Now for the components :lol:  :

Quote:
CPU: Intel i7-2600k 3.4GHz (OC option)


If you're going for the OC option you for sure want a good aftermarket cooler. There's plenty of good ones out there for not a lot of money.

Quote:
RAM: G.Skill Ripjaws X Series 16GB (4x4GB) DDR3 1600MHz - 16GBXL


If you're going for just gaming alone, 8GB will plenty.

Quote:

HDD: Seagate 320GB 7200 RPM 6.0GB/s (main HDD)
HDD: Seagate 500GB 7200 RPM 6.0GB/s (secondary HDD)


It's certainly not a bad idea to have two separate drives, but the best way to go is to get a small SSD like the Crucial M4, and a larger 500 - 1TB hard drive. With HD prices the way they are now it would put a serious dent in your budget to go with those drives.

Quote:

I've been agonizing over the CPU; everybody keeps saying how the i7 is overpowered for gaming (and my most recent version of that list backs off to the i5, against my instinct), but I wonder if it's not worth the $100 for future-proofing.

Except I'm also thinking about swapping in an Ivy Bridge CPU later, so why not save the $100 now and upgrade when the new CPUs come out?


Again I say that IB is not going to make that much of a dramatic improvement over SB. The i5-2500K is still the best CPU you can get for the money right now, IB isn't going to be available until well into the summer if I'm reading Intel's news about it correctly.
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January 3, 2012 7:52:45 PM

Quote:
If we're talking about past Intel boards and chipsets - Ivy Bridge is not going to be that much of an improvement over Sandy Bridge is now. Look at SB-E - it's basically a glorified Xeon that Intel can charge an arm and a leg for. When X58 hit - it set a new standard for tech. When Z68 hit, it too set a new standard for tech and this one is going to be hard to beat. What AMD proved with the FX series is that newer isn't always better. I'd go with SB right now - the i7-2600K outperforms CPUs costing 2 - 3 times as much and it's still an excellent processor that will be hard to beat for the money.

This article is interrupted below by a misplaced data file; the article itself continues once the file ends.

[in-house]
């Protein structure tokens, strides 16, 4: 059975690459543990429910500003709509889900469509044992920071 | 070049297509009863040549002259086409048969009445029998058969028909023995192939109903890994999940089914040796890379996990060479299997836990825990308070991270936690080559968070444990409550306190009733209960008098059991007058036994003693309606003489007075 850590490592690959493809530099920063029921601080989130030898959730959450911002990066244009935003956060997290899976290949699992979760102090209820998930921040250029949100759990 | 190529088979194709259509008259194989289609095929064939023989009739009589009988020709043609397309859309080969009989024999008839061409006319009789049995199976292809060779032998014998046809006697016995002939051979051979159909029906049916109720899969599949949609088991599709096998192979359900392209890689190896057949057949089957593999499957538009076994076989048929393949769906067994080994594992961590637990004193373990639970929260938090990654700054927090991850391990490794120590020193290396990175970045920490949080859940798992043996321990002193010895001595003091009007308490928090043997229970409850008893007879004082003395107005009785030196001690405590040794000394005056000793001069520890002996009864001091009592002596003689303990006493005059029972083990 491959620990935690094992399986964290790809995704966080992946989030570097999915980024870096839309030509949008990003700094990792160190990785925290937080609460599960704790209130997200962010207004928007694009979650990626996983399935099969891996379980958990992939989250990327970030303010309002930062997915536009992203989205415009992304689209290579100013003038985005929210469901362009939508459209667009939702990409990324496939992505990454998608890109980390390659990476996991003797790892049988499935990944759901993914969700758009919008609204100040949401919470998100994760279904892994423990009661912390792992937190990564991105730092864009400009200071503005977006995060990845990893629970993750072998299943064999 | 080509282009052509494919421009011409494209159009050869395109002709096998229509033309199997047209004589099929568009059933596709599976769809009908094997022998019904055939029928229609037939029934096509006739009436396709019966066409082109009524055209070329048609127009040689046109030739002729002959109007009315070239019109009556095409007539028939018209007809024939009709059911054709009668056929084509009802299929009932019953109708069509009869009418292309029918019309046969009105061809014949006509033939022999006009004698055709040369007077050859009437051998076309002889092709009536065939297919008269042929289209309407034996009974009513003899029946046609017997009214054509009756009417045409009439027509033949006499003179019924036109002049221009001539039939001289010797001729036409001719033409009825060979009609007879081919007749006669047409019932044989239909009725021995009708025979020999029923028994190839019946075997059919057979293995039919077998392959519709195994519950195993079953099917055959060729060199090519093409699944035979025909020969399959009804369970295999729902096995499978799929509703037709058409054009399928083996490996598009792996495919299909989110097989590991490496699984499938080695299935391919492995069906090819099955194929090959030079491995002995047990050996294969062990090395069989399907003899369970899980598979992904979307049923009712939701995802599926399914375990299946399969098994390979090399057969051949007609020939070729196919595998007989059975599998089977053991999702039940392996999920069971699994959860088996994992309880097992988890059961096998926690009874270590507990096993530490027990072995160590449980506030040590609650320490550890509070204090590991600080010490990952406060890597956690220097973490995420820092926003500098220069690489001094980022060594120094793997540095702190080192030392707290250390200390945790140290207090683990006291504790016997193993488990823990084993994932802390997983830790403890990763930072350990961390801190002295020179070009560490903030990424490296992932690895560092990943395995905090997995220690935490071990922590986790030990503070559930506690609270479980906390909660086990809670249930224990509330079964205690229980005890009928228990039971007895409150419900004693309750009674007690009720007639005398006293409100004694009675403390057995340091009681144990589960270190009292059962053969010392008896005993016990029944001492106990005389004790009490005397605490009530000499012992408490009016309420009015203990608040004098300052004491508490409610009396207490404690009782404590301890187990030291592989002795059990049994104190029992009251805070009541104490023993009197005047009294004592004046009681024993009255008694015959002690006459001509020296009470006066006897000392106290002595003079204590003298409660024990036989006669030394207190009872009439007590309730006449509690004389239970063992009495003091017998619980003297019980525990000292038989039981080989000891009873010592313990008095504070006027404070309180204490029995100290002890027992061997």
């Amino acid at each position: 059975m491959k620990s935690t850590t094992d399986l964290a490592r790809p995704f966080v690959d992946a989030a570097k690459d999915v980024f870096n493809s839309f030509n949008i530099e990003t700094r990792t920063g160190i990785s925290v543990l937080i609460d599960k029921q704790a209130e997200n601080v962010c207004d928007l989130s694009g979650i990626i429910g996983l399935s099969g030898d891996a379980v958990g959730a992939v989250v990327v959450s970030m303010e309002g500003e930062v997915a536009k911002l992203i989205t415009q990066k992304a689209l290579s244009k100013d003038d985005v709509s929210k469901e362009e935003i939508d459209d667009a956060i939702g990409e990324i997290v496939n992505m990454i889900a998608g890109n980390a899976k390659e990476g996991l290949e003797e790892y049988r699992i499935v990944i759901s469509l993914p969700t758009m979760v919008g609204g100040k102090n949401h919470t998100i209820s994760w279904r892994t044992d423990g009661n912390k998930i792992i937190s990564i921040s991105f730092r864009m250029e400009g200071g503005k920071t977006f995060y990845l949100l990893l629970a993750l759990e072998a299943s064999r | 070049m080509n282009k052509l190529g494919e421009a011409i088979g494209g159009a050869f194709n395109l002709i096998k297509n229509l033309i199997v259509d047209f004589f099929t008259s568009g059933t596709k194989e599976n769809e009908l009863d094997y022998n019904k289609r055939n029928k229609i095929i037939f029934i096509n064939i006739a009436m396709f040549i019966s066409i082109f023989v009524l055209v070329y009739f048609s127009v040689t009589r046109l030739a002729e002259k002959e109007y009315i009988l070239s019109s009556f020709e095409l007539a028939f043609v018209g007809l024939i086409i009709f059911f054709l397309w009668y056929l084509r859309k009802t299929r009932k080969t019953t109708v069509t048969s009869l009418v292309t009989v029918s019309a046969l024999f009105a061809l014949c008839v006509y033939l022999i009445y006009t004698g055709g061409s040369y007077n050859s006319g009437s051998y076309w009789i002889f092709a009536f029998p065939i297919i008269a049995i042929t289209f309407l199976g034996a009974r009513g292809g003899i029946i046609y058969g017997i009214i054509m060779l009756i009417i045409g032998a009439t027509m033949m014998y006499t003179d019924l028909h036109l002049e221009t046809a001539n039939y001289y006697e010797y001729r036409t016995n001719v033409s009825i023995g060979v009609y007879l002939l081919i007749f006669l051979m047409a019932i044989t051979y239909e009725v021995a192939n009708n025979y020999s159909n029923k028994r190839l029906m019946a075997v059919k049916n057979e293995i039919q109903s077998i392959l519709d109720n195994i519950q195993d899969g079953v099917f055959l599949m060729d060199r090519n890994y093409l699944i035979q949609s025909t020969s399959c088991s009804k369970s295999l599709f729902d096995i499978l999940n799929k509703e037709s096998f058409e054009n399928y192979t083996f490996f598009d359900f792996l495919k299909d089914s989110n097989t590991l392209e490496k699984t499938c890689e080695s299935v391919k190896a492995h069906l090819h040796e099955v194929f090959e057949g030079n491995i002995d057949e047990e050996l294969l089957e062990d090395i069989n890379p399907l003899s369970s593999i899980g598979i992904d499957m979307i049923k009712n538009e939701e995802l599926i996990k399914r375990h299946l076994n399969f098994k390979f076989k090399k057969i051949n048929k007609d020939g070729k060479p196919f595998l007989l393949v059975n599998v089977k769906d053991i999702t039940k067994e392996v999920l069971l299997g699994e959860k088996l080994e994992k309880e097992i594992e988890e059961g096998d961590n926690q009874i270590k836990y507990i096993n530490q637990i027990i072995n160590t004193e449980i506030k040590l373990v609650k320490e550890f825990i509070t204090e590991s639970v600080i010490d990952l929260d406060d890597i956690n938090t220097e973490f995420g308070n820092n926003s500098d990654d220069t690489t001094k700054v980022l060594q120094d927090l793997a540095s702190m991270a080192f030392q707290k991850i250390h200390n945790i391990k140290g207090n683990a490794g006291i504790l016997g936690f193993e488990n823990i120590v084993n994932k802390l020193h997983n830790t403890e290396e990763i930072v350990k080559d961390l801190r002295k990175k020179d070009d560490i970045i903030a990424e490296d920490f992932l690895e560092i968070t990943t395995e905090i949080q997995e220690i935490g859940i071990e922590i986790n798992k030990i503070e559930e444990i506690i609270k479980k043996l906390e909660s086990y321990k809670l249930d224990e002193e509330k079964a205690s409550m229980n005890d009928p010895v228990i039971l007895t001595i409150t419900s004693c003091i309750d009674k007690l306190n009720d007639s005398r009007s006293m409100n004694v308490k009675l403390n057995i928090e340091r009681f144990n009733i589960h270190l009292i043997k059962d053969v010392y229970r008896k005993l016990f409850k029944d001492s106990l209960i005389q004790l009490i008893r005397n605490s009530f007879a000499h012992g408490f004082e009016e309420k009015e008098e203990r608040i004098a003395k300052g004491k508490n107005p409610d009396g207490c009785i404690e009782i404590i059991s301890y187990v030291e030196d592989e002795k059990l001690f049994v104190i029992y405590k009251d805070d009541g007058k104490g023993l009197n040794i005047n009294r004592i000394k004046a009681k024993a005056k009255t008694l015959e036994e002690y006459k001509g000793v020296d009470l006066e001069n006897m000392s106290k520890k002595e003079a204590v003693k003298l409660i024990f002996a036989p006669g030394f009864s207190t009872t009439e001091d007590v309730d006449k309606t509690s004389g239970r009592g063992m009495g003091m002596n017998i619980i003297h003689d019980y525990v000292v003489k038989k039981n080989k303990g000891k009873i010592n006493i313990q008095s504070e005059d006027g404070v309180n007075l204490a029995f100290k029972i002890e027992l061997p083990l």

Quote:
Again I say that IB is not going to make that much of a dramatic improvement over SB. The i5-2500K is still the best CPU you can get for the money right now, IB isn't going to be available until well into the summer if I'm reading Intel's news about it correctly.


So from what I gather I could go either way with this one and still end up happy. The i5-2500k is the best bang for buck and will overclock just as well as the i7 but costs a good $100 less. If the IB is going to be as you say then I really shouldnt even worry about upgrading to it at a later date and possibly just go with the best I can get right now.


Quote:
The 6950 and the 6970 are pretty much the same card - from a design and performance standpoint anyways. I'm not going to say they're old technology since they've only been on the market a few months - but if you're going to spend that kind of money you should wait for the 7970.


I'm not completely sold on only ATI/AMD but the 6970 does appeal to me greatly right now. I am interested in the 7970 but I am a little worried about their support off the get go, and if it's actually going to change much. I see the 7970 is set to release this week so I will wait until that happens to see how it performs.


Quote:

Z68 will support IB with a BIOS flash, just like AMD did with the FX series. If you're going to get the 2600 or the 2500, you should definitely get the K just to be on the safe side, as the ones without a K can't be overclocked.


I agree.


Quote:
That is actually impossible to speculate until you get your build up and running. There's so many different combinations of parts and cooling configurations that every system is unique and going to give you different results every time.


I had no idea I had to have the build up and running to figure out the memory sequencing, that is good to know!


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1) If you're going for the OC option you for sure want a good aftermarket cooler. There's plenty of good ones out there for not a lot of money.

2) If you're going for just gaming alone, 8GB will plenty.

3) It's certainly not a bad idea to have two separate drives, but the best way to go is to get a small SSD like the Crucial M4, and a larger 500 - 1TB hard drive. With HD prices the way they are now it would put a serious dent in your budget to go with those drives.


1) I have a ZALMAN CNPS9500 picked out for a heatsink but if there is a better option out there please let me know!

2) I do a bit of video editing when I am in the mood, would 8GB still be able to handle that?

3) My current desktop has 160(main, 2x250(secondary) and I hadn't even looked at SSD as I assumed they were all ridiculously expensive. I just checked out a few prices and might look into picking up a 120-160 SSD (depending on other parts decided on).

January 3, 2012 7:54:42 PM

Do not buy a CoolerMaster PSU - it will screw up your PC. Buy a Corsair AX850 instead.
January 3, 2012 8:49:38 PM

Okay I did a bit more research and I believe this will be my setup (from newegg) with a plan of 4.5GHz from the CPU. Plans will include swapping in a 250GB or larger SSD when prices drop a bit more, as well as adding in another HIS IceQ when the new card comes out and prices drop down. Let me know if you have any other suggestions!




Seagate Barracuda ST500DM002 500GB 7200 RPM SATA 6.0Gb/s 3.5" Internal Hard Drive -Bare Drive
$92.99

CORSAIR Professional Series Gold AX850 (CMPSU-850AX) 850W ATX12V v2.31 / EPS12V v2.92 80 PLUS GOLD Certified Modular
$199.99